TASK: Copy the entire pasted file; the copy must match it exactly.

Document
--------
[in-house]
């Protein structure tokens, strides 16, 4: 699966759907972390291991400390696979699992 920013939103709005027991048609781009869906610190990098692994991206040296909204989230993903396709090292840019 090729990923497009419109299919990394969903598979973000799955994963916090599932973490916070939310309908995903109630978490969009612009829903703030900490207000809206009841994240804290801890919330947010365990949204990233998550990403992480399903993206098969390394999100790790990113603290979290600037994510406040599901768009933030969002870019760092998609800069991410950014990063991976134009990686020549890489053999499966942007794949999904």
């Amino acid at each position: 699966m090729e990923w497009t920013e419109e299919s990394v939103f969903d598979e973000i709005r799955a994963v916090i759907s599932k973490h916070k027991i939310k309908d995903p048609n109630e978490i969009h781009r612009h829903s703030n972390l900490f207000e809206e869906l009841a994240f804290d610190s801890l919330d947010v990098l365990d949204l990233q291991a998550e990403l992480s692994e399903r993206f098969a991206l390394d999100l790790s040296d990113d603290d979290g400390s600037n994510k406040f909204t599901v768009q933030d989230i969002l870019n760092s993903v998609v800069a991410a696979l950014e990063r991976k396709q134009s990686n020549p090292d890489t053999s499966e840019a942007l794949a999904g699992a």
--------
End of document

[in-house]
């Protein structure tokens, strides 16, 4: 699966759907972390291991400390696979699992 920013939103709005027991048609781009869906610190990098692994991206040296909204989230993903396709090292840019 090729990923497009419109299919990394969903598979973000799955994963916090599932973490916070939310309908995903109630978490969009612009829903703030900490207000809206009841994240804290801890919330947010365990949204990233998550990403992480399903993206098969390394999100790790990113603290979290600037994510406040599901768009933030969002870019760092998609800069991410950014990063991976134009990686020549890489053999499966942007794949999904």
């Amino acid at each position: 699966m090729e990923w497009t920013e419109e299919s990394v939103f969903d598979e973000i709005r799955a994963v916090i759907s599932k973490h916070k027991i939310k309908d995903p048609n109630e978490i969009h781009r612009h829903s703030n972390l900490f207000e809206e869906l009841a994240f804290d610190s801890l919330d947010v990098l365990d949204l990233q291991a998550e990403l992480s692994e399903r993206f098969a991206l390394d999100l790790s040296d990113d603290d979290g400390s600037n994510k406040f909204t599901v768009q933030d989230i969002l870019n760092s993903v998609v800069a991410a696979l950014e990063r991976k396709q134009s990686n020549p090292d890489t053999s499966e840019a942007l794949a999904g699992a």